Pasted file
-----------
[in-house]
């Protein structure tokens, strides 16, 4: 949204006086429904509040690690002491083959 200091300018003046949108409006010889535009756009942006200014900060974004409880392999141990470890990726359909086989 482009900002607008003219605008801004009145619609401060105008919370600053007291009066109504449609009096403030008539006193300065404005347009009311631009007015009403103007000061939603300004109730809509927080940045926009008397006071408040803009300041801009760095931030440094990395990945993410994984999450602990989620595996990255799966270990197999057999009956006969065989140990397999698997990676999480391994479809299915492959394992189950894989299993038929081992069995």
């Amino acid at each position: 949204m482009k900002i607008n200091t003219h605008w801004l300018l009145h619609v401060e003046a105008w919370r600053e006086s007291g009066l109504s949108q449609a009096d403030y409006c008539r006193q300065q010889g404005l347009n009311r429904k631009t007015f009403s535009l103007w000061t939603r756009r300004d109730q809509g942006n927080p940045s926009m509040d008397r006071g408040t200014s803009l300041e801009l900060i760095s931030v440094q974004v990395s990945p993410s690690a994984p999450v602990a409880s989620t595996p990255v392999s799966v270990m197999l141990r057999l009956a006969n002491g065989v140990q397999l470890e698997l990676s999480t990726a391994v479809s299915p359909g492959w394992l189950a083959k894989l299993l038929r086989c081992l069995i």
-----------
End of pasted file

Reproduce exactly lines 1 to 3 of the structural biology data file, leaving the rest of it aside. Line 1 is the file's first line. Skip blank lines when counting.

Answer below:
[in-house]
């Protein structure tokens, strides 16, 4: 949204006086429904509040690690002491083959 200091300018003046949108409006010889535009756009942006200014900060974004409880392999141990470890990726359909086989 482009900002607008003219605008801004009145619609401060105008919370600053007291009066109504449609009096403030008539006193300065404005347009009311631009007015009403103007000061939603300004109730809509927080940045926009008397006071408040803009300041801009760095931030440094990395990945993410994984999450602990989620595996990255799966270990197999057999009956006969065989140990397999698997990676999480391994479809299915492959394992189950894989299993038929081992069995």
């Amino acid at each position: 949204m482009k900002i607008n200091t003219h605008w801004l300018l009145h619609v401060e003046a105008w919370r600053e006086s007291g009066l109504s949108q449609a009096d403030y409006c008539r006193q300065q010889g404005l347009n009311r429904k631009t007015f009403s535009l103007w000061t939603r756009r300004d109730q809509g942006n927080p940045s926009m509040d008397r006071g408040t200014s803009l300041e801009l900060i760095s931030v440094q974004v990395s990945p993410s690690a994984p999450v602990a409880s989620t595996p990255v392999s799966v270990m197999l141990r057999l009956a006969n002491g065989v140990q397999l470890e698997l990676s999480t990726a391994v479809s299915p359909g492959w394992l189950a083959k894989l299993l038929r086989c081992l069995i």